If he restricts the sphere of the state that is also because without it individual will be able to lead a batter life as he regarded that all state interference was mischievious and will, in the long run, strongly affect and diminish the liberty and happiness of the individual. His principle of the survival of the fittest’ was only a device to secure greater happiness and greater prosperity to the individual by this natural law of selection which will carry away the weaker, will be of help to the stronger and will ultimately, be of great beneficence and prosperity to the society at large.

Question 3.
“Every man has freedom to do all that he will, provided he infringes not the equal freedom of any other man”. (Spencer). Discuss.
Answer:
According to Maxey, “No reputable thinker of the present time acknowledge Spencer as his master. For the critical mind of today he is an amateur scientist and a psuedo-philosopher”. Herbert Spencer was a biologist by training. His most famous work was on the theory of biological evolution. The conclusions which he derived from biology he applied to sociology and politics. But what is true of biological evolution can hardly be of the human disciplines of sociology or political science.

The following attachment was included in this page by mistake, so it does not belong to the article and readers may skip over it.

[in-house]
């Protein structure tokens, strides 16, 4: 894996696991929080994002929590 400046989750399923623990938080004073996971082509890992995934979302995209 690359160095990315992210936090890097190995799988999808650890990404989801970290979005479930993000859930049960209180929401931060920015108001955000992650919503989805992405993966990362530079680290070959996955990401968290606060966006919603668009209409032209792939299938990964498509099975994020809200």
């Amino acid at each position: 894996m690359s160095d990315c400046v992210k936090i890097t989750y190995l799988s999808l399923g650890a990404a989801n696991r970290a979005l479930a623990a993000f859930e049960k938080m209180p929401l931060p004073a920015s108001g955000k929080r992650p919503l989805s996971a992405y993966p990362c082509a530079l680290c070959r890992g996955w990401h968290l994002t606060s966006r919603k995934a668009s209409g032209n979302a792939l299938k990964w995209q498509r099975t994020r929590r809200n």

Spencer was an advocate of the organic theory of the state and society, He drew close analogies between the human organism and social body politic. ThefJaws of birth growth and decay apply similarly in the case of both the organisms. Both the animal and society begin as germs and undergo a process of growth, the parts, as they grow, become more and more unlike and exhibit greater complexity of structure. As the lowest type of animal was all stomach, respiratory surface or limb, so primitive society was all warrier, all hunter, all hunt builder or all tool maker. As society grow’, division of labour appeared similarly as new organs appear in the body as it grows. In each case, there is a mutual interdependence of parts, the full performance of the functions of each member being essential to the health and preservation of the rest.